The largest economy on the planet is quickly moving to a protectionist stance in its international trade. US president, Donald Trump, has spoken of withdrawing from the Trans-Pacific Partnership trade deal signed by his predecessor Barack Obama; renegotiating or abandoning the NAFTA trade deal with Mexico and Canada; imposing a 35% tax on every car imported to the US, and even threatening China with a 45% tax on its exports to the US. This could have important ramifications for the US and other world economies.
A protectionist policy is any policy that provides an unfair advantage to a home industry versus the international competition. The practice has a long history in economics. Mercantilism – where countries augmented their power through regulation that favoured their own economies – was prevalent until the 18th century. But, with trade as one of the engines of economic growth in the 19th and 20th centuries, free trade for all became the benchmark and the goal. And the US was at the forefront of establishing bodies to promote and regulate international trade such as the GATT and its successor, the World Trade Organisation.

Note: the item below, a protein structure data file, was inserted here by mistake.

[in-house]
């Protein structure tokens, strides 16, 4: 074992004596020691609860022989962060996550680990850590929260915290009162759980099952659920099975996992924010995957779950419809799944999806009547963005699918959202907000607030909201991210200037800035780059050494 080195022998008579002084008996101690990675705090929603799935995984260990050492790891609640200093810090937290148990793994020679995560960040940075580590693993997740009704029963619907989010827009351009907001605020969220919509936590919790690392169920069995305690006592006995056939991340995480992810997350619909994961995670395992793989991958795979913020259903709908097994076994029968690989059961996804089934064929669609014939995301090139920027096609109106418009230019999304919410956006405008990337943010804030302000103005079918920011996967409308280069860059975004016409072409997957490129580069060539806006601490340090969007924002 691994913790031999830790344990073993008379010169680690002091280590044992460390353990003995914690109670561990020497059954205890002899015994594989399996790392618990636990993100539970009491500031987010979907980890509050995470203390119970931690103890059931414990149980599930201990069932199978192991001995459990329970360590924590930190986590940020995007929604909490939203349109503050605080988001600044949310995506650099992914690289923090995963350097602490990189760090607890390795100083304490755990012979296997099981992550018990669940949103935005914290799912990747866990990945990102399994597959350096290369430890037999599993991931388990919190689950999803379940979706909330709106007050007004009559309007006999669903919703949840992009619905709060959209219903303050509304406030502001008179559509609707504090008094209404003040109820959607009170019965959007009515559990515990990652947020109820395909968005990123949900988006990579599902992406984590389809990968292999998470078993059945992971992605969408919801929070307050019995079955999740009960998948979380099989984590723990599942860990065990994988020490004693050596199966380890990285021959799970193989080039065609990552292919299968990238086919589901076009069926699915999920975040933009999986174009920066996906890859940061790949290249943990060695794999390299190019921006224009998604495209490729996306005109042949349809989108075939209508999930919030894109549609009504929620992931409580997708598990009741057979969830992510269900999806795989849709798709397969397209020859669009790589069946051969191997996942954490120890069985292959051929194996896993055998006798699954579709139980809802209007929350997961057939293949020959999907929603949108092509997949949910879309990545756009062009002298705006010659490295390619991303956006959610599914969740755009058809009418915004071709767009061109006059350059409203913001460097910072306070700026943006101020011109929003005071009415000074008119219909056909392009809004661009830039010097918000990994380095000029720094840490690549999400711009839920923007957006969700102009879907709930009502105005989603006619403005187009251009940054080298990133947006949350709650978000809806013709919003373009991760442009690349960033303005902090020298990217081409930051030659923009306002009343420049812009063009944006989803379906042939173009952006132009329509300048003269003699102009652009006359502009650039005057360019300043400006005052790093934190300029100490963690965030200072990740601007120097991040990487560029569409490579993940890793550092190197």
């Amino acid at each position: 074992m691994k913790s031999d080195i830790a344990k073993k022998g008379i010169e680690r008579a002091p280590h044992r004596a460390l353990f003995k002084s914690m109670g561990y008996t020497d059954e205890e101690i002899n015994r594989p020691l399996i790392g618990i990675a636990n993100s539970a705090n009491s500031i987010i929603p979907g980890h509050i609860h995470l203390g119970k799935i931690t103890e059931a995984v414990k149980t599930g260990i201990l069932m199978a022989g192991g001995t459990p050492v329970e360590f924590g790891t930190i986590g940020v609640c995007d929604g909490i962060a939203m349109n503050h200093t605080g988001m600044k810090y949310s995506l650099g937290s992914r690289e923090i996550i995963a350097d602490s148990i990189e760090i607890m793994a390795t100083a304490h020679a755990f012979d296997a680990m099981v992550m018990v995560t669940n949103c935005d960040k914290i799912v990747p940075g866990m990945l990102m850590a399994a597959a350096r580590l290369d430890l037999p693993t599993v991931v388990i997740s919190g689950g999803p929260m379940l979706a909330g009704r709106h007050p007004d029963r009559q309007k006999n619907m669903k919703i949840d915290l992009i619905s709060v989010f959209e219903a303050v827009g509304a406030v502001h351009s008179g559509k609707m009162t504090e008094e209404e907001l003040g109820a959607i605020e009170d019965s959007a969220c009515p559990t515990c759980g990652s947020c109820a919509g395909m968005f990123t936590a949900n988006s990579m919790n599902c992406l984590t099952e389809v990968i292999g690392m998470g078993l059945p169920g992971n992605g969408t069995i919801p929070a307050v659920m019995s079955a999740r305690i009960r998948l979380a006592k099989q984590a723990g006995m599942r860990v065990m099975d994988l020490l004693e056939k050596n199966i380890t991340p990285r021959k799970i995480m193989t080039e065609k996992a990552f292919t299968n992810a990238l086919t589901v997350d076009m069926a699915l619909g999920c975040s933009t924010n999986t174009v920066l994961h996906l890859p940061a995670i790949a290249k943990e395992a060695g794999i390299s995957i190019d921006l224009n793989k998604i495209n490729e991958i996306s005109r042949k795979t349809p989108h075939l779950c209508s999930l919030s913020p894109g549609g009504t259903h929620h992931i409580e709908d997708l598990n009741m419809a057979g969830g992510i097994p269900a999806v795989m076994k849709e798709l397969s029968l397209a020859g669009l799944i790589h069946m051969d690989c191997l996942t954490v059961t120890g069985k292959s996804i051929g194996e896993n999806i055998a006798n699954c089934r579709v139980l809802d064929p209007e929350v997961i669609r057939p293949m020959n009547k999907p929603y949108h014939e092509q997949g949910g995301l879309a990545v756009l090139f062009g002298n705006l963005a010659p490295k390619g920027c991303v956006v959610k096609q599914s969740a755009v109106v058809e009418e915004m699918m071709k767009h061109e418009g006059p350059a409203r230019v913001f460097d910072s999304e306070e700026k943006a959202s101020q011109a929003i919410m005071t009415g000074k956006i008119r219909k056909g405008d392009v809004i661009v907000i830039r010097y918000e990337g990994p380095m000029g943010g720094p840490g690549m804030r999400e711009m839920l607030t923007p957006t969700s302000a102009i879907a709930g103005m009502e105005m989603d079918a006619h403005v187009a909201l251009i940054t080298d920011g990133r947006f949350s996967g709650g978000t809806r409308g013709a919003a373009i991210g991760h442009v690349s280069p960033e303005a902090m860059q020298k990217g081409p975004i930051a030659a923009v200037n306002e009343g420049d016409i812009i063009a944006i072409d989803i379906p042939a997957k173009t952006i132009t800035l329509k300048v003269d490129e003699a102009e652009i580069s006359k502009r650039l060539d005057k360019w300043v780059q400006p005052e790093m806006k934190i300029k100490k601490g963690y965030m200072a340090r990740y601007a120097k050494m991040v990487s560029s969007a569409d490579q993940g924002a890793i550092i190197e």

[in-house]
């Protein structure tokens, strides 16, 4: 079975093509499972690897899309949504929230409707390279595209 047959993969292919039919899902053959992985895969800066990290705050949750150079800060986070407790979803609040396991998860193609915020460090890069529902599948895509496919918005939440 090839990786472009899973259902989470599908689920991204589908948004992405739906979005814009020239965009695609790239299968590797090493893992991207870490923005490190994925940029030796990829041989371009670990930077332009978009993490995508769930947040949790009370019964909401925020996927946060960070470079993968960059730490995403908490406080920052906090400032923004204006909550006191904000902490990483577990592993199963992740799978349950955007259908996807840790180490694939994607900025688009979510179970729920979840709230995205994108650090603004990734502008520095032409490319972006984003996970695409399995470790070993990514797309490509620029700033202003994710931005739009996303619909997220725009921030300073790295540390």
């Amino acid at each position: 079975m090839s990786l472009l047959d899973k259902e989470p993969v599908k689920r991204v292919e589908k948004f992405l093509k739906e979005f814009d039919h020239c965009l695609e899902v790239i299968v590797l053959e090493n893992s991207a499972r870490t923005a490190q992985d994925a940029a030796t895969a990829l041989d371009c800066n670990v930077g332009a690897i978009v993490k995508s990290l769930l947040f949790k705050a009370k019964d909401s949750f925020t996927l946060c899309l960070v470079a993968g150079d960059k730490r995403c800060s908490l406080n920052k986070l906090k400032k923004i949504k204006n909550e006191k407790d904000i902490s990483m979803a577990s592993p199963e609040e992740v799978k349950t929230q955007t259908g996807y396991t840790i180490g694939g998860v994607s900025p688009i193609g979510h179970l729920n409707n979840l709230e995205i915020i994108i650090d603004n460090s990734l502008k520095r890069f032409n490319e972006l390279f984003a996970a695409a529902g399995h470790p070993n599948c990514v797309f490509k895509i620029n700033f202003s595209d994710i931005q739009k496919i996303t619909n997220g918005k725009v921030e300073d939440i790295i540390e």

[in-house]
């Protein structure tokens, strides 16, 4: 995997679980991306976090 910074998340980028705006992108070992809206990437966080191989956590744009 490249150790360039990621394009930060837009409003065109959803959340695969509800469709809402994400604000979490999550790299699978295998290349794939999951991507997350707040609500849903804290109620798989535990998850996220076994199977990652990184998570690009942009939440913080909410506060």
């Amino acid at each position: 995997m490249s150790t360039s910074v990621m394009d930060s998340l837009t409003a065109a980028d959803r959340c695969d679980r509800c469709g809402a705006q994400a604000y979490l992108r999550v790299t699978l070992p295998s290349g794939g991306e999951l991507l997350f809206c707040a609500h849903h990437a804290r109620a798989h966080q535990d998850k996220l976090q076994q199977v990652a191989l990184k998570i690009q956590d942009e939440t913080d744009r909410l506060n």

Trump has signed protectionist executive orders.
Yet forms of protectionism are still used by most states today. The European Union subsidises its own farmers and bans imports of cheap agricultural products from outside the EU. China’s currency is artificially low, making its exports cheaper – long the source of friction between it and the US. And Japan helped its industries develop with cheap loans, as well as imposing heavy tariffs on imports, forbidding international investors from buying national companies and even launching local campaigns to persuade its population to buy Japanese products instead of imported goods. To be fair, Japan has now lifted most of these measures, but it only did so when its products had become highly competitive anyway.